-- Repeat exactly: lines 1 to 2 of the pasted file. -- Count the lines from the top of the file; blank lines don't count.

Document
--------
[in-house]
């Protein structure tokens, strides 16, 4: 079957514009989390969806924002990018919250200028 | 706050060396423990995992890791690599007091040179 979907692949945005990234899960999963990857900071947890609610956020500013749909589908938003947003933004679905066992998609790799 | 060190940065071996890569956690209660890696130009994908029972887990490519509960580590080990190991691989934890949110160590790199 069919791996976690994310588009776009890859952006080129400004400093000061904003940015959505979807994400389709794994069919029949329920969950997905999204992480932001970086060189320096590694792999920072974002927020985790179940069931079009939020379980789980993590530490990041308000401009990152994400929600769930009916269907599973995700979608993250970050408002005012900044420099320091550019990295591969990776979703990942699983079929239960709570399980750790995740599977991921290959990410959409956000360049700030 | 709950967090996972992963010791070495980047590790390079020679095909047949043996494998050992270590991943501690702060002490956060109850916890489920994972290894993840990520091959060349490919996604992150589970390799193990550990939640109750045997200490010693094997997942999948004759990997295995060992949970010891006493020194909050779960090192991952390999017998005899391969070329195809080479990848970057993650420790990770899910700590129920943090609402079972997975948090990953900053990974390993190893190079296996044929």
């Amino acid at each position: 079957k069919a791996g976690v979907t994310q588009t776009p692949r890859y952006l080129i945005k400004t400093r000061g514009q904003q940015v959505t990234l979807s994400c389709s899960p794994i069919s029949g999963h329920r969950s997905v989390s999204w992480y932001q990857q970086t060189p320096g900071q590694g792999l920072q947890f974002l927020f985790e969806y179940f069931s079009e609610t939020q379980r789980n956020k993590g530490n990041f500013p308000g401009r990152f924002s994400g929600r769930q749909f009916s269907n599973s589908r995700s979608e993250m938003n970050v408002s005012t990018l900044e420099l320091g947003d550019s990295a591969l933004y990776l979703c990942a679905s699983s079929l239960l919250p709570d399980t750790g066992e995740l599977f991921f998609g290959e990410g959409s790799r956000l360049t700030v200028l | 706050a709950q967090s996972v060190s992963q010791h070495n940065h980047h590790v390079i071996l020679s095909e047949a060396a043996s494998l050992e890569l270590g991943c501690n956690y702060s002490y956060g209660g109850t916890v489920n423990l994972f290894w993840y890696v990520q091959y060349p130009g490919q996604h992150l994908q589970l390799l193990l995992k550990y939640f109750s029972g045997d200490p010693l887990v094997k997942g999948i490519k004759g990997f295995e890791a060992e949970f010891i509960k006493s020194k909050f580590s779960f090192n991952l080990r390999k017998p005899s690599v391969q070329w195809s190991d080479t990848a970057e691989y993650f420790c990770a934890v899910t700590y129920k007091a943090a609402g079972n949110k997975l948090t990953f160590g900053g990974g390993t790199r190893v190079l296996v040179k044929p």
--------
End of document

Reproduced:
[in-house]
């Protein structure tokens, strides 16, 4: 079957514009989390969806924002990018919250200028 | 706050060396423990995992890791690599007091040179 979907692949945005990234899960999963990857900071947890609610956020500013749909589908938003947003933004679905066992998609790799 | 060190940065071996890569956690209660890696130009994908029972887990490519509960580590080990190991691989934890949110160590790199 069919791996976690994310588009776009890859952006080129400004400093000061904003940015959505979807994400389709794994069919029949329920969950997905999204992480932001970086060189320096590694792999920072974002927020985790179940069931079009939020379980789980993590530490990041308000401009990152994400929600769930009916269907599973995700979608993250970050408002005012900044420099320091550019990295591969990776979703990942699983079929239960709570399980750790995740599977991921290959990410959409956000360049700030 | 709950967090996972992963010791070495980047590790390079020679095909047949043996494998050992270590991943501690702060002490956060109850916890489920994972290894993840990520091959060349490919996604992150589970390799193990550990939640109750045997200490010693094997997942999948004759990997295995060992949970010891006493020194909050779960090192991952390999017998005899391969070329195809080479990848970057993650420790990770899910700590129920943090609402079972997975948090990953900053990974390993190893190079296996044929």